2. Delete Temporary Files

    As programs go about their business, they generate a lot of data that they only need for a few minutes.  They store this data in temporary files they are supposed to delete later… but often don’t.  People can have hundreds or thousands of these files that are taking up space and slowing down the computer.  So, do yourself a favor to keep a clean computer: every few months, delete all of these temp files immediately after you turn your computer on.  These temp folders are typically stored in 3 locations: C:\temp and C:\Windows\Temp are the easy ones.  The third one is different depending on what version of Windows you’re using and username.  The easy to get to it is to click Start (or Start > Run if you prefer) and type in %temp%.  That’s a percent sign, the word “temp” and another percent sign.  This will take you right to the third folder.  Unless you are specifically saving things here (and don’t do that), deleting everything is generally safe.

  3. Delete Internet Cache

    Your web browser knows 3 things about speed: 1) Most webpages don’t change very often; 2) You go to the same pages over and over; 3) Retrieving data from your own computer is far faster than downloading it over the internet.  Combine all of these things, and you get “caching.”  The webpages you browse the most probably don’t change much and you can see them quicker if they are saved on your computer.  So your browser downloads the websites you go to and stores them on your computer.  This is called “cache,” or “browsing history,” or “temporary internet files.”  But your computer is a glutton, and doesn’t know when to stop.  So it downloads EVERYTHING you see, not just the important stuff.  And then it has to scan everything it has downloaded before getting it from the internet.  If you don’t clear your internet cache occasionally, web browsing will be slower and slower.  All browsers have a way of clearing this cache in their settings.  Do this once a week for a clean computer.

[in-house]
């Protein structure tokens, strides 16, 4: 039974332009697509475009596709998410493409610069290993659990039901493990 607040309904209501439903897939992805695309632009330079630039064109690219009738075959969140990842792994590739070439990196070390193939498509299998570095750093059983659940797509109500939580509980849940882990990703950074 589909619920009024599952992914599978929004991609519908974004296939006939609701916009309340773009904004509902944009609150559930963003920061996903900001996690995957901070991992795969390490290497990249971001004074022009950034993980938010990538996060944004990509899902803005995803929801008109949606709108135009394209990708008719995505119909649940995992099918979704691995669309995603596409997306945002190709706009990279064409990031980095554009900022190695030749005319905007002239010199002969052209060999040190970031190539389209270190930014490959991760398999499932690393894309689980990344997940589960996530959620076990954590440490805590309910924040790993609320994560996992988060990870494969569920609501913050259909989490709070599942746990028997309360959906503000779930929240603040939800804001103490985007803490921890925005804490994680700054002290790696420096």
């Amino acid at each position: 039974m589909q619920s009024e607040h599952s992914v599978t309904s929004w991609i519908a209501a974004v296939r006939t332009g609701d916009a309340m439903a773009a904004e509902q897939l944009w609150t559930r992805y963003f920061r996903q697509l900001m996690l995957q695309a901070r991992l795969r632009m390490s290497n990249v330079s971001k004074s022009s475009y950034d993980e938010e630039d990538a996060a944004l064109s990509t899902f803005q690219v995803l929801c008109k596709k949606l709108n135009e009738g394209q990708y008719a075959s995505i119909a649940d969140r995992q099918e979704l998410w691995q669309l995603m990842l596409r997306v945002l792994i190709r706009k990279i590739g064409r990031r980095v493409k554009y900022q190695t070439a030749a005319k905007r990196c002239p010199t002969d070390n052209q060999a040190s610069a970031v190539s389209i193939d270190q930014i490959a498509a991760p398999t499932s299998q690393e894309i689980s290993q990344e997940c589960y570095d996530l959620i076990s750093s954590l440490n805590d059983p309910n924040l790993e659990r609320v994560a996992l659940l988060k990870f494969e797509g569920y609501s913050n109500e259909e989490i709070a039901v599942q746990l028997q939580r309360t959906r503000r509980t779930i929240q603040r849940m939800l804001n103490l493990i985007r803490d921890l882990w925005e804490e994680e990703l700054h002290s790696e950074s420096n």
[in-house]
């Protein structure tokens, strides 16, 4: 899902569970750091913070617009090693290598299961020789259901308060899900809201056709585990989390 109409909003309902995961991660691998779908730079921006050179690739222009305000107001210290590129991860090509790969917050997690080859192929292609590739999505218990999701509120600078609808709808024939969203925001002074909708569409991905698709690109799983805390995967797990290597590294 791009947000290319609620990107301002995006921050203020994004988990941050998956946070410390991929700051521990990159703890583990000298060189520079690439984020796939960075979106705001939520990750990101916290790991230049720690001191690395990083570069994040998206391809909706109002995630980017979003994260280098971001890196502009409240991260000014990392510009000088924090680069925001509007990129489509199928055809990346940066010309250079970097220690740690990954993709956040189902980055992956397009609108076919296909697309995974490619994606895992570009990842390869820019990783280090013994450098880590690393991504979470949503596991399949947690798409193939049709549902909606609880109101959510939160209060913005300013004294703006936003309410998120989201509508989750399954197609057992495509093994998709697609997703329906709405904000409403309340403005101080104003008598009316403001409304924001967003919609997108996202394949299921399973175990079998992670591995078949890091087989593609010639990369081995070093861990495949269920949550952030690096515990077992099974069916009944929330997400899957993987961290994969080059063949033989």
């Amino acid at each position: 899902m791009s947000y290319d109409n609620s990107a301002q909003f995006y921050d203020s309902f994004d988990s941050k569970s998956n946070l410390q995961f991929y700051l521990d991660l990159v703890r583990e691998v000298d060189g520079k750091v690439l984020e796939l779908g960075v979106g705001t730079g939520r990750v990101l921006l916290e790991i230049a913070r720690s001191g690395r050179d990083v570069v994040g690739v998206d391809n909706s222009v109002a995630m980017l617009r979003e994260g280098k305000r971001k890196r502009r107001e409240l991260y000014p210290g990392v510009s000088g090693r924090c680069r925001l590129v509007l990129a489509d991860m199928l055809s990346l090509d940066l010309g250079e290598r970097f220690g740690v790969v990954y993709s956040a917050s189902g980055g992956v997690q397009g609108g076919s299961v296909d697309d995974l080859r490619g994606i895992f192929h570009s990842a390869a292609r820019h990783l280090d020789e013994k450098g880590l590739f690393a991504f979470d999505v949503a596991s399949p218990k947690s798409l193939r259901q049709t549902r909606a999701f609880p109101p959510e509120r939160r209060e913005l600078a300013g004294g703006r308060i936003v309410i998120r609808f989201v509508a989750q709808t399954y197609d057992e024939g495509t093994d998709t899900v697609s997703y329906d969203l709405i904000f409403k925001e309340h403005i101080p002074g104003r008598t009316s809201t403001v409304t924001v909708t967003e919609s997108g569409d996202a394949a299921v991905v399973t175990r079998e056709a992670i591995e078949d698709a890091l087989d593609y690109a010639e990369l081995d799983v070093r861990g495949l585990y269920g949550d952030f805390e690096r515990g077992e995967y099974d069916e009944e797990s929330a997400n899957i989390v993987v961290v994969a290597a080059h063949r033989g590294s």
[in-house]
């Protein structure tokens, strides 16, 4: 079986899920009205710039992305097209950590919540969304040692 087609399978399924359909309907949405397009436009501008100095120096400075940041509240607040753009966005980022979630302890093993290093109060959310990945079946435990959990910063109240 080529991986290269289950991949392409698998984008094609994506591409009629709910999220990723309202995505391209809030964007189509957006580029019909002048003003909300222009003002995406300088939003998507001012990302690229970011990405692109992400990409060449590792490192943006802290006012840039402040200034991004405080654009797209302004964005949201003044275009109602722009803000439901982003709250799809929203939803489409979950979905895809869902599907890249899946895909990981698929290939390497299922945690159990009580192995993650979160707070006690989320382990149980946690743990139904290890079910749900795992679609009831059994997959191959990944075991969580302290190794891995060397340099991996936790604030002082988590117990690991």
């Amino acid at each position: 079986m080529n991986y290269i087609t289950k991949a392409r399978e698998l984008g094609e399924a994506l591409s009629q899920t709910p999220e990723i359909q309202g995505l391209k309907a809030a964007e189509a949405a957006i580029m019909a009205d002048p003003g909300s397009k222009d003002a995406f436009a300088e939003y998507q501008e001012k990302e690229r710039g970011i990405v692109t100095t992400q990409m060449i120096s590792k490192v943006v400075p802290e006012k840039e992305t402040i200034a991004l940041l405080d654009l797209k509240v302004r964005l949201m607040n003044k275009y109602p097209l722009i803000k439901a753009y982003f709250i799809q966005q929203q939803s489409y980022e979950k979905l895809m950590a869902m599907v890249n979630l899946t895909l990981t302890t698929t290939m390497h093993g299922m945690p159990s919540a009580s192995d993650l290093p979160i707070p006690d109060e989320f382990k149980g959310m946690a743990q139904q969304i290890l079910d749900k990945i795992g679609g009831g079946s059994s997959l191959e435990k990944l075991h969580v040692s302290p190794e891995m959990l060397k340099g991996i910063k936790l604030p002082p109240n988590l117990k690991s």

4. Disable Startup Items

    Most computers that come from manufacturers like Dell and HP have dozens of programs that run behind your back when you turn the computer on.  Most people never use any of these programs, so they are needlessly taking up your computer’s resources.  And the more software you install, the more things get scheduled to run when you turn your computer on.  Remember, you want to keep your computer running fast! Disabling unnecessary startup items can boost your computer’s speed a great deal.  There are many tools out there that can help you do this.  But be careful with this tip, because sometimes you do want things running on startup.  I have generally found it safe to download Autoruns from Microsoft’s website and uncheck everything in the “Logon” tab.  But this is best done with a professional, or someone who knows what all of the startup items really do.

  5. Get a Good Antivirus Program